Monday, July 30, 2012

Five generations of scale models

Sometimes when I don't feel like working on a model I sit in the shadow of my unbuilt stash and ponder what to build next. (The irony is not lost on me: I'm not going to build any of those models until I finish the one I'm not working on. But that's another story for another day.) In my 30 years in the hobby I've seen the quality of models improve dramatically, and I recently wondered if there's a way to classify the "generations" of plastic models similar to how GM has defined the six generations of the Corvette, the models of each generation representing a notable improvement over the last. So here goes.

Five generations

I think the first generation of scale models consists of those manufactured in the 1960s, such as the early kits from Airfix and Frog. They were reasonable representation of aircraft and armor, but there was little attention to detail; cockpits were very crude (think "bench" seats) and decals consisted of just the bare minimum.

The second generation came to the market in the 1970s. These were the early releases from Monogram, Hasegawa, and Tamiya. Detail was much improved, for example the seats in jets vaguely resembled ejection seats, but aircraft models featured raised panel lines and armor detail was simplistic (though even Tamiya's earliest armor was quite good even by today's standards).

Third generation kits began to appear on shelves in the 1980s. Detail leaped ahead with some fine examples from Monogram (think about their 1/48th scale F-4s, F-105s, and F-106), and armor featured more finesse in surface detail (such as DML/Dragon's first releases); it also became de rigueur to see armor with individual link track rather than the elastic bands common in the second generation kits. A reasonably skilled modeler could create a very good looking representation of an aircraft or tank with these kits, and they still provide the basis for some of the outstanding models we see in club meetings and contests today.

We were "stuck" with third generation kits through the 1990s and into the 2000s, until the manufacturers started to leverage new technologies. That's when we saw significant improvements in the quality of the kits we're building today. These fourth generation kits are leaps and bounds ahead of what we saw 20 or 30 years ago. They feature engraved panel lines, rivets, and very delicate parts. Look at the latest releases from Tamiya, Dragon, Trumpeter, etc. If you can overlook the occasional mistakes around accuracy, these are truly wonderful models that need little in the way of aftermarket to make them true show pieces.

That brings us to today. In the last year or two we've begun to see the first kits that, I believe, represent the fifth generation. These are the models that feature truly state-of-the-art molding and casting. Look at Cyber Hobby's kits and Eduard's MiG-21s and their amazing 1/72 Bf-110E. You won't find anything better on the shelves at your LHS today. These manufacturers are setting a new standard that the other manufacturers will be following in the next few years.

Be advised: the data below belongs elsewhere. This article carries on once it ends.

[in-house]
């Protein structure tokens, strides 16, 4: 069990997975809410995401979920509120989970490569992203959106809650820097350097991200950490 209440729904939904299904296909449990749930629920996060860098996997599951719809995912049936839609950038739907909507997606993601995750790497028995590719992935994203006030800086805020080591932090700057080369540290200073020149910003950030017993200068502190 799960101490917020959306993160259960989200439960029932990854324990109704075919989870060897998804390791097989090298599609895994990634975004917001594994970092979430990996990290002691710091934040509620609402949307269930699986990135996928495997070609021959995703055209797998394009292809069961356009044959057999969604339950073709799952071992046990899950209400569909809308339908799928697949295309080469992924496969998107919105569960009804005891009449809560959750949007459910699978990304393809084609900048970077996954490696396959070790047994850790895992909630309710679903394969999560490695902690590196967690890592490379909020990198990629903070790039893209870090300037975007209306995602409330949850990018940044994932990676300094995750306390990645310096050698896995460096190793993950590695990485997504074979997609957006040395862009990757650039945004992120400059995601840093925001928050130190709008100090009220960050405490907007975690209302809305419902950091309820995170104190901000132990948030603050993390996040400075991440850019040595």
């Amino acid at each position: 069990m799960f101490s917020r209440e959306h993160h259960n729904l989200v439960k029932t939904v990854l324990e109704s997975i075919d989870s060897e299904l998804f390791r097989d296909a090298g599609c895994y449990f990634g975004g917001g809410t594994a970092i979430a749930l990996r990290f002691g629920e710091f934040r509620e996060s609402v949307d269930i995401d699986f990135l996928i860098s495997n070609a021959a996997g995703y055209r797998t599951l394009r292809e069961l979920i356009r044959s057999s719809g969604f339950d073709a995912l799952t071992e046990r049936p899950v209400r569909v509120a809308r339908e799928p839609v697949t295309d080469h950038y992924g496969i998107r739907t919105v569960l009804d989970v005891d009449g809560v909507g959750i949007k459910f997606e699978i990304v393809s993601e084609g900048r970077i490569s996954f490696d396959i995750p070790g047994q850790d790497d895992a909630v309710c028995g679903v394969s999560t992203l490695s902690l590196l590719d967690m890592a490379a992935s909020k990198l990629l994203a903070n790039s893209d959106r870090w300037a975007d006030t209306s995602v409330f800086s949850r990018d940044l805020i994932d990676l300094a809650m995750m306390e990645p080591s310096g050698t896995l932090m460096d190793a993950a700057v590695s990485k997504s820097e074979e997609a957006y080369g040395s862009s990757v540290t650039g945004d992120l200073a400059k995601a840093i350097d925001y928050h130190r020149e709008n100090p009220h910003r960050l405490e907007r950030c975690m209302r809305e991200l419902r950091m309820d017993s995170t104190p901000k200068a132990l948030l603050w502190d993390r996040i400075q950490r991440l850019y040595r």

It's a good time to be a scale modeler, and things are only getting better!

Saturday, July 28, 2012

Welcome to Scale Model Soup!

I’d been mulling around the idea of creating this blog for several years, and I kept finding reasons to put it off. What would I call it? Would anybody read it? Can I write more than a month's worth of posts? To be honest, I'm still hesitant but feel I need to commit to it or put the idea away forever. So here it is.

I see a niche in our hobby for this blog. There are dozens, maybe hundreds by now, of personal blogs where many outstanding modelers showcase their work, and there are a handful of blogs from folks in the aftermarket industry. But there isn't a blog that provides an independent perspective on the hobby from a modeler's point of view. That is what this blog is all about.

My overriding goal is to promote the the hobby. Scale modeling is my passion, just as music or writing or dancing is for other people. I want to do what I can to engage other modelers in the hobby, to get them thinking about what we do, about the products we buy, and about the way we share our interest.

My first goal is to highlight the best of scale modeling on the web. Tony Matteliano’s Scale Model Index lists more than 4,000 web sites and the number is growing every day. There’s no way anyone can read them all, so as I find examples of particularly good modeling or information, I’ll share it here.

My second goal is to highlight and discuss interesting products or trends in the hobby. I don't intend to announce or review new products. There are plenty of great sites that already do that; however, I will discuss old, existing, or new products that I find particularly interesting and worthy of discussion.

Finally, I want to share my views and opinions. I’m the last person my friends would say has an ego, but I believe I have something interesting to say from time to time about our hobby. I enjoy writing, and even if no one reads this I find that putting my thoughts to paper is an exercise of finding clarity.

I hope you enjoy my blog. I look forward to hearing from you!